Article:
Philip Roth Is Immersing Himself In Jewish History, And Doesn’t Know How To Respond To #MeToo

Philip Roth, almost 85 years old and seven years into retirement, is just another Upper West Sider who might be mistaken for Bernie Sanders.

Except, that is, for the persistently thwarted Nobel hopes, the all-too-timely novels about American demagoguery and the graphic and controversial portrayals of male sexuality.

In a new interview with Charles McGrath in The New York Times Book Review, Roth, over email, expounded on all those subjects — minus, tellingly, the Nobel.

Could he have predicted the internal dangers, and the one rotund orange one that governs them all, now faced by the country? No, he would never “have imagined that the 21st-century catastrophe to befall the U.S.A., the most debasing of disasters, would appear not, say, in the terrifying guise of an Orwellian Big Brother but in the ominously ridiculous commedia dell’arte figure of the boastful buffoon.”

Does he consider his 2004 novel “The Plot Against America,” often cited as a literary anticipation of the authoritarian threat now looming over the country, to be as prescient as popularly claimed? No, because that novel’s would-be tyrant Charles Lindbergh, despite his inclinations towards the racist and anti-Semitic, had earned his lofty place in the American imagination. “Trump, by comparison, is a massive fraud, the evil sum of his deficiencies, devoid of everything but the hollow ideology of a megalomaniac.”

Only one question seemed to stump Roth, McGrath’s inquiry as to the author’s opinion about the egregious male sexual behavior fueling the #MeToo movement. “I am, as you indicate, no stranger as a novelist to the erotic furies,” Roth began in response. He went on to detail the understanding of the male libido he has, as a novelist, acquired by inhabiting the heads of horny men: “I’ve stepped not just inside the male head but into the reality of those urges whose obstinate pressure by its persistence can menace one’s rationality, urges sometimes so intense they may even be experienced as a form of lunacy.”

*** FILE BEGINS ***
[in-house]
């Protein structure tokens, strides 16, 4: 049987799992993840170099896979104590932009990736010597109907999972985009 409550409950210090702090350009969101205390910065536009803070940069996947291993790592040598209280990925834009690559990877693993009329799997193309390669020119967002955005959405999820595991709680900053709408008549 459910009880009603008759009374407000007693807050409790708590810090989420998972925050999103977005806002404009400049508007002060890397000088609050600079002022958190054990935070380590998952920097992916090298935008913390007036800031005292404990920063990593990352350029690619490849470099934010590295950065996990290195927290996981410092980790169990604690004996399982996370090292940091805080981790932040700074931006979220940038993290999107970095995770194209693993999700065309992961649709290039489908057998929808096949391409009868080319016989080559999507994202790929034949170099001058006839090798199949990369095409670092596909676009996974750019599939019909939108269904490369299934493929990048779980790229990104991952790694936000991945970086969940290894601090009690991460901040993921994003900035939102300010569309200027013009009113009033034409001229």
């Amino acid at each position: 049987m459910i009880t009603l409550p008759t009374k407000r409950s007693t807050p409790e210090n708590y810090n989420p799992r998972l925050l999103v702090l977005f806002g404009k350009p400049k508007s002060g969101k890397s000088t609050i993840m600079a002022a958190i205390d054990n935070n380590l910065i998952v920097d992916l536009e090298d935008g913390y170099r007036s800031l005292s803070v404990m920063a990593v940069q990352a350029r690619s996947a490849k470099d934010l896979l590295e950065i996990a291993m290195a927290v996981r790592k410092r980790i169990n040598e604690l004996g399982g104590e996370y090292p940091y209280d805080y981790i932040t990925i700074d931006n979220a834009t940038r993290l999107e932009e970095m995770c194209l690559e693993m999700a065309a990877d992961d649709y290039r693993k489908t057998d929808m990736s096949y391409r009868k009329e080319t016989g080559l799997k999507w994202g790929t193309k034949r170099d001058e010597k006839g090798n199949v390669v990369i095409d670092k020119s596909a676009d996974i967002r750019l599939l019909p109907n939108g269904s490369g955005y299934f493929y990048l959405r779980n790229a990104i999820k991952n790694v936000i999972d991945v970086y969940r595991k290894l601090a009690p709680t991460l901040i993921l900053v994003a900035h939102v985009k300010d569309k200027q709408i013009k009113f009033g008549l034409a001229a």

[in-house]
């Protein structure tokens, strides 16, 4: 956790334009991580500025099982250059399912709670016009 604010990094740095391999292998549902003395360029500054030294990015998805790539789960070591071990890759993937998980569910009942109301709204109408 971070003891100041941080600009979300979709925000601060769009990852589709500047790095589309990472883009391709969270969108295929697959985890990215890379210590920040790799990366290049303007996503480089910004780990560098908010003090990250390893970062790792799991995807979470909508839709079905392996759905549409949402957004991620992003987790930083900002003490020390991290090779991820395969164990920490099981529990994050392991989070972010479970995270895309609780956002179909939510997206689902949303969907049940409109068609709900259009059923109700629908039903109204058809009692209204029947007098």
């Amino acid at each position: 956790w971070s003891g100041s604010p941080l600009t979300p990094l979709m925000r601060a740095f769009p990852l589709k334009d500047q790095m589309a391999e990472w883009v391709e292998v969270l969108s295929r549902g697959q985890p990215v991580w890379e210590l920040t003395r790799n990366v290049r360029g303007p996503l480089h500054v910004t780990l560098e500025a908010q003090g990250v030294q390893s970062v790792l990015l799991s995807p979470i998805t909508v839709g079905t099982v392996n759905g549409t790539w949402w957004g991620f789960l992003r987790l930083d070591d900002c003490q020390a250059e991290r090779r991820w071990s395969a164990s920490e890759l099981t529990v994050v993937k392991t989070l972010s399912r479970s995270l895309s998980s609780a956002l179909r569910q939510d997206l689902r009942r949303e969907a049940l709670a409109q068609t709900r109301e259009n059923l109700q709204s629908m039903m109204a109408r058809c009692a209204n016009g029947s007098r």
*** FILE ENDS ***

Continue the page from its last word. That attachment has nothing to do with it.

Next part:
No, he’s not surprised by revelations of pernicious predation. Nor does he offer any hope, for those of us — women especially — who hope that men might learn to become other than as they are. “I haven’t shunned the hard facts in these fictions of why and how and when tumescent men do what they do,” Roth writes; one wonders, in both the facts and fictions, where the opportunity might be for women to live in slightly less fear.

Yet the motions of history – whose narrative it prizes, the stem and continuation of fatal injustice, the desolate place left in the heart of it all for art — preoccupy him, night and day. Having set down his pen, he’s devoted himself to reading, mostly nonfiction. His recent docket has included three books each by Ta-Nehisi Coates and Stephen Greenblatt, Bruce Springsteen’s autobiography and “American Slavery, American Freedom,” Edmund Morgan’s exploration of the two inextricably entwined narratives.

Roth saved special words of praise for Steven J. Zipperstein’s “Pogrom: Kishinev and the Tilt of History,” which will be released in March of this year; ” Zipperstein pinpoints the moment at the start of the 20th century when the Jewish predicament in Europe turned deadly in a way that foretold the end of everything,” Roth commented. Yet that particular Jewish predicament is only one of those on Roth’s mind: See, also, “The Jewish Century” by Yuri Slezkine, Isaiah Berlin’s set of artistic elegies in “Personal Impressions,” and R.B. Kitaj’s autobiography “Confessions of an Old Jewish Painter.” The perils, pleasures, qualms and mysteries of Judaism remain a fascination, both in times past and the modern day.

Enough to warm this pondering Jew’s heart, but not that of this equally pondering woman: The only female author Roth mentions is the redoubtable Edna O’Brien. (He’s reading her biography of James Joyce.) Save inquiries as to the importance of equality in art for another time, but any investigation of history in which men’s voices all but entirely dominate is only half an investigation.

Roth is nearly 85, and in his telling, grateful to live each subsequent day. Perhaps it’s time to let preferences and prejudices, unconscious or otherwise, rest. Then again, as some have been saying: Time’s up.

Correction, January 17 2018, 3:40 pm: An earlier version of this article stated that Philip Roth is 85. He is in fact still 84, and will be turning 85 this spring.

Author

Talya Zax

Talya Zax

Talya Zax is the Forward’s deputy culture editor. Contact her at zax@forward.com or on Twitter, @TalyaZax.

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